School news

World Champions!



A team of fifth-grade students from Frostwood Elementary recently competed in the Odyssey of the Mind (OM™) competition held at Iowa State University.

Winning over 60 teams from across the country and world, they earned the designation of World Champions in the Elementary Division for their solution to the OM™ Problem 3 challenge titled “The Classics…Opening Night Antics.”

The OM™ problem required the team to write a play where things go wrong on opening night, incorporating a theme from classic literature. Choosing Pride and Prejudice's "Don't judge a book by its cover," the team created a play with favorite children's book characters, including Elizabeth Bennet, who come to life and switch stories.

Months of after-school meetings led to a performance where the characters had to tell each other’s stories, highlighting teamwork and empathy. Inspired by Stratford High School’s “The Play That Goes Wrong,” the team’s performance was praised by coach Sarah Fuselier for its life lessons and creativity.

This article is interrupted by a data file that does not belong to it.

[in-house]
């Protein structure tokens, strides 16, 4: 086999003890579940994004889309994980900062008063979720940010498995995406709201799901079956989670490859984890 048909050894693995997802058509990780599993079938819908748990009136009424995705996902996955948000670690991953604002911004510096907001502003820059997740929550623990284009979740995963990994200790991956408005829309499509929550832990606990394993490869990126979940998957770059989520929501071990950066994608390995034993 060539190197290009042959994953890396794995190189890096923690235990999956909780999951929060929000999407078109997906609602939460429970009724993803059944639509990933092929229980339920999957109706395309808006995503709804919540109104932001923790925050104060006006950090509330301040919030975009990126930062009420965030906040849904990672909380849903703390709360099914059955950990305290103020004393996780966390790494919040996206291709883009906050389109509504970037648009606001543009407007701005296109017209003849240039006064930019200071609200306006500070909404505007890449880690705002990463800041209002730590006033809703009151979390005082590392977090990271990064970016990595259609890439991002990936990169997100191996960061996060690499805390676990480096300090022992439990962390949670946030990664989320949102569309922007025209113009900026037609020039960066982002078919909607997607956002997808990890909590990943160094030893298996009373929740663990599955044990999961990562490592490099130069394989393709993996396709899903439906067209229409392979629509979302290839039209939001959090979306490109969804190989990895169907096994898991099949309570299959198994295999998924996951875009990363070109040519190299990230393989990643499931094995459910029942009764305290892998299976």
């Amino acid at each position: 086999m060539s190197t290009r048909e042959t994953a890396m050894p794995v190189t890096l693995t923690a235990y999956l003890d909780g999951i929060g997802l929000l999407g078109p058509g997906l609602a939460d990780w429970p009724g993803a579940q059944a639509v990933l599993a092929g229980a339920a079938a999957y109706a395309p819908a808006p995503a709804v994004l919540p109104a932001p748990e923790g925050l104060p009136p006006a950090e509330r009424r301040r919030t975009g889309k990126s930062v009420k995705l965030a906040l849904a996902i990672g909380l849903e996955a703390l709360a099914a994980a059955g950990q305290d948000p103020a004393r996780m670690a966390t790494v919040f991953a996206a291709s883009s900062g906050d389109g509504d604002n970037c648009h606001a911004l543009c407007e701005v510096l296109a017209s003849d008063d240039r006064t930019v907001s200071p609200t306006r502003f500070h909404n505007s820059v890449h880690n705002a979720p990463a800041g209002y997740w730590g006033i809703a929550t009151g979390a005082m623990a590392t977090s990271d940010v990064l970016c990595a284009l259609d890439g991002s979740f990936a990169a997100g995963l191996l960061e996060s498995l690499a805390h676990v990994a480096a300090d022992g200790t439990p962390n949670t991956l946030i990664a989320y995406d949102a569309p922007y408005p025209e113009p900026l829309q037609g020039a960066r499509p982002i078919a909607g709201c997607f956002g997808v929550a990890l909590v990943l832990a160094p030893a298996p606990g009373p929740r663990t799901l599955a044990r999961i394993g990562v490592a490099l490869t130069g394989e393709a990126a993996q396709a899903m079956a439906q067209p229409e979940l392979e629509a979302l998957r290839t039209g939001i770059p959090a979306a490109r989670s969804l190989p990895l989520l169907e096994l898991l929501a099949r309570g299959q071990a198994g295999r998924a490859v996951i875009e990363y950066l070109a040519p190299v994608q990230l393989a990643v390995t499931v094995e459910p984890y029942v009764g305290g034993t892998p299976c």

Problem-solving program

The Odyssey of the Mind program teaches students creativity, teamwork, budgeting, time management, and public speaking — essential life skills. "OM™ provides valuable experience because teams are everywhere," said fifth grader Cat Fuselier. "It takes time and cooperation, but it’s worth it for the memories and friendships."

A challenging journey to become World Champions

To compete at the OM™ national level required some challenging ‘firsts’ from the six-student team from Frostwood Elementary:

  • Winning first place at the Houston Area Regional Competition
  • Achieving first place in the state competition held in Denton, Texas, where the team was also awarded the prestigious Renata Fusca Award for Creativity — “The essence of Odyssey of the Mind,” according to Fuselier.

Each fifth-grade Frostwood OM™ team member—John Adams, Harrison Angel, Crystell Chu, Catherine Fuselier, Jane O’Shay, and Thomas Pennington—contributed to the World Champion performance by developing costumes, writing scripts, and creating backdrops. “It feels amazing to win the World Championship,” said Thomas Pennington. “I’m lucky to have a supportive team and coach.”

Despite challenges like a derecho storm in Houston, a delayed flight due to a tornado, and a stormy night at Iowa State University, the team remained resilient and focused.

They won as a team

"They really learned to prioritize the team over the individual," said Fuselier. "Fifth graders have a lot of emotions, but these kids stayed focused on their solution and worked together no matter what. A key part of scoring is teamwork, and they can look back proudly on lifting each other up when it counted. They brainstormed, built, and solved as a team—and they won as a team!"